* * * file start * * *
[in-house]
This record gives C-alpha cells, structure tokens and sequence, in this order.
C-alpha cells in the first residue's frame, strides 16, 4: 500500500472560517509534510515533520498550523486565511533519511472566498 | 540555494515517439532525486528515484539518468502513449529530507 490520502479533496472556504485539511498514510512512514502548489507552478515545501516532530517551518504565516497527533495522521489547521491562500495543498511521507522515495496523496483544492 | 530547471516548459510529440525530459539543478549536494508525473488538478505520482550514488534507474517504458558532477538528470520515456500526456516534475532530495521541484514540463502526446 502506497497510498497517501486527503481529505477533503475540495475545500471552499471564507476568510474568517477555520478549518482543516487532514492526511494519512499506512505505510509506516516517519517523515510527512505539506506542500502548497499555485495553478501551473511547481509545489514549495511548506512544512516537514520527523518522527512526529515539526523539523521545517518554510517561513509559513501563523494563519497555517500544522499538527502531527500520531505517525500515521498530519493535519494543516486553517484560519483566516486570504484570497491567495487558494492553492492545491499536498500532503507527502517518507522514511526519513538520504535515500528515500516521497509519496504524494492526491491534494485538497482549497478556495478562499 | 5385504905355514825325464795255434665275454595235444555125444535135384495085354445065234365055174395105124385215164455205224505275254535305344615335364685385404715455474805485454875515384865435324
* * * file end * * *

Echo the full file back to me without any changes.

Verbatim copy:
[in-house]
This record gives C-alpha cells, structure tokens and sequence, in this order.
C-alpha cells in the first residue's frame, strides 16, 4: 500500500472560517509534510515533520498550523486565511533519511472566498 | 540555494515517439532525486528515484539518468502513449529530507 490520502479533496472556504485539511498514510512512514502548489507552478515545501516532530517551518504565516497527533495522521489547521491562500495543498511521507522515495496523496483544492 | 530547471516548459510529440525530459539543478549536494508525473488538478505520482550514488534507474517504458558532477538528470520515456500526456516534475532530495521541484514540463502526446 502506497497510498497517501486527503481529505477533503475540495475545500471552499471564507476568510474568517477555520478549518482543516487532514492526511494519512499506512505505510509506516516517519517523515510527512505539506506542500502548497499555485495553478501551473511547481509545489514549495511548506512544512516537514520527523518522527512526529515539526523539523521545517518554510517561513509559513501563523494563519497555517500544522499538527502531527500520531505517525500515521498530519493535519494543516486553517484560519483566516486570504484570497491567495487558494492553492492545491499536498500532503507527502517518507522514511526519513538520504535515500528515500516521497509519496504524494492526491491534494485538497482549497478556495478562499 | 5385504905355514825325464795255434665275454595235444555125444535135384495085354445065234365055174395105124385215164455205224505275254535305344615335364685385404715455474805485454875515384865435324